The Swedish government's decision to raise petroleum taxes in 2016 could be a toothless measure for reaching the country's climate targets, critics say.
In 2016, energy taxes will be raised by 5 cents and 6 cents for gasoline and diesel respectively, but at the same times taxes on biofuels will go up by about the same amount due to European Union regulations. The Social Democrat-Green Party government has admitted that this, to some extent, detracts from the environmental impact of the raised petrol tax.
"We support raising taxes on fossil fuels, but if it's truly to have an impact then fossil fuels must be a lot more costly and there should be noticeable difference compared to renewables," Johanna Grant, chair of the Green Motorists' Association, told Swedish Radio News.
Sweden should be independent of fossils fuels by 2030: Green party
Addressing the criticism, Minister of Finance Magdalena Andersson of the Social Democrats said: "It's unfortunate. We should be able to have a significant cost difference between fuels that emit carbon dioxide and those that do not. We're working actively here in Brussels to encourage an understanding of the fact that we need to be able to have a different system in Sweden."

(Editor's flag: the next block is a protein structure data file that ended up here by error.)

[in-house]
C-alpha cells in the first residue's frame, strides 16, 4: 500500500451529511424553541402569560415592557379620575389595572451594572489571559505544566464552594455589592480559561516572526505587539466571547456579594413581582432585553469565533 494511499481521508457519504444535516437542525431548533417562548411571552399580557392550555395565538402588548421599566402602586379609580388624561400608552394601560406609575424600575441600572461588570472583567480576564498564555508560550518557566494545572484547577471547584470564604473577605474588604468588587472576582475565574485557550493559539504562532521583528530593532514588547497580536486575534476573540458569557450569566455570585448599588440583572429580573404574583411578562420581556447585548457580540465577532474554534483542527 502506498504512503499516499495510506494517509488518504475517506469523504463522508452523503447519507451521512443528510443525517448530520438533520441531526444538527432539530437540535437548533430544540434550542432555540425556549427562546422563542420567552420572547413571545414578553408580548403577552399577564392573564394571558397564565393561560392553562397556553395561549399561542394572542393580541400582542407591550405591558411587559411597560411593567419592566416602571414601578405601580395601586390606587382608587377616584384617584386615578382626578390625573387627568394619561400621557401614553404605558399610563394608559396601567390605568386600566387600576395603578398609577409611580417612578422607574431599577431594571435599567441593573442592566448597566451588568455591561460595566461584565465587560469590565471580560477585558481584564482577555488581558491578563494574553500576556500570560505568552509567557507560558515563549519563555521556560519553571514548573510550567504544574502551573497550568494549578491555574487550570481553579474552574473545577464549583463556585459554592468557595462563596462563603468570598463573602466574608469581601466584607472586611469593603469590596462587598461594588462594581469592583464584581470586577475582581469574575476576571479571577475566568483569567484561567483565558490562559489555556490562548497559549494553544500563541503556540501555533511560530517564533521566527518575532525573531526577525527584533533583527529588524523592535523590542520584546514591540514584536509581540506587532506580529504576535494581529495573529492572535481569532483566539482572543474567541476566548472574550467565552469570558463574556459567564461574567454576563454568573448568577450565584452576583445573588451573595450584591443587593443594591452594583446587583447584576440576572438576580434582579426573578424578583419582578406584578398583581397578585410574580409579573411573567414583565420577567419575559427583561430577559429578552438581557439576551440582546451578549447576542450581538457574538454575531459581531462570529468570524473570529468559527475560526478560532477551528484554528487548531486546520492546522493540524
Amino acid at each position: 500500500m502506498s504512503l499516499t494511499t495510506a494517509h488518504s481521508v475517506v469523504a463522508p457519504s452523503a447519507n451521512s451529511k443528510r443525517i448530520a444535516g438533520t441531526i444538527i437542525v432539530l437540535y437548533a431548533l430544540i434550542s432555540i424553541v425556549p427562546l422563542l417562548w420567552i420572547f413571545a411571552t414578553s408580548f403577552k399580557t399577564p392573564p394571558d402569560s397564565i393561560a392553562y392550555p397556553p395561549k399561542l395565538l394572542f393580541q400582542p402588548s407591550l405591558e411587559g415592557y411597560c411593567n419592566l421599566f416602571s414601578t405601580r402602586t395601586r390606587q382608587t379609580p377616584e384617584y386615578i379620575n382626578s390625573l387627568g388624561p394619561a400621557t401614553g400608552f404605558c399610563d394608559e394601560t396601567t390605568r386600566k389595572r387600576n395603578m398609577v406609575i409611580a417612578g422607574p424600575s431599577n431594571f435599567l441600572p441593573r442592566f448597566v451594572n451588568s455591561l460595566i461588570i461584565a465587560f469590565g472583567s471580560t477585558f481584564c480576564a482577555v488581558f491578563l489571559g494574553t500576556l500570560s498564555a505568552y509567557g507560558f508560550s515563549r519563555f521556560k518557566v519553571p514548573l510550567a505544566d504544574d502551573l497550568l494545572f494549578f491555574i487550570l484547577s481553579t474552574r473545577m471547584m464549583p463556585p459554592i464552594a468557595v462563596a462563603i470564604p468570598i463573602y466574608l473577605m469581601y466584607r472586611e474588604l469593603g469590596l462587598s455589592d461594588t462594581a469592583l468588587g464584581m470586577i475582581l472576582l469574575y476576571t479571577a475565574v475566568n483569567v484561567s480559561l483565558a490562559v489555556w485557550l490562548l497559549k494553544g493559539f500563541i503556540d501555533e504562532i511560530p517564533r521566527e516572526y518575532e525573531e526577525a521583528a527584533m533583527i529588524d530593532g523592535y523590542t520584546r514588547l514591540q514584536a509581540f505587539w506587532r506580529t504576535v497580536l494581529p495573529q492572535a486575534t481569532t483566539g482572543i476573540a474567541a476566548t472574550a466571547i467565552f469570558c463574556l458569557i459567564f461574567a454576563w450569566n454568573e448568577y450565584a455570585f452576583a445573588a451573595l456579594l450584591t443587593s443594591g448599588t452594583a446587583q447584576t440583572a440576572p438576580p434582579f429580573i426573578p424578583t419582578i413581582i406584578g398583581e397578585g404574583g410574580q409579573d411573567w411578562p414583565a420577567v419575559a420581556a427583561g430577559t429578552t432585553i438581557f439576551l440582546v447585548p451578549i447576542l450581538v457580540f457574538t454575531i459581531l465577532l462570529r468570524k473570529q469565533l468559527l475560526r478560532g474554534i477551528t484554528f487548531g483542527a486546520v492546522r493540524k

For the Greens the raised petrol tax marks a success in the party's budget negotiations, but before the election the Green Party wowed a nearly twice as high tax hike. Now, Karin Svensson-Smith, a Green Party member of parliament, wants the government to implement a new law for Sweden to become independent from fossil fuels by 2030.
"We also need to set a date for when to allow exclusively fossil fuel-driven vehicles. Only then can one dare to invest in biogas networks, pumps and other essentials," said Svensson-Smith.
This story is posted on Alaska Dispatch News as part of Eye on the Arctic, a collaborative partnership between public and private circumpolar media organizations.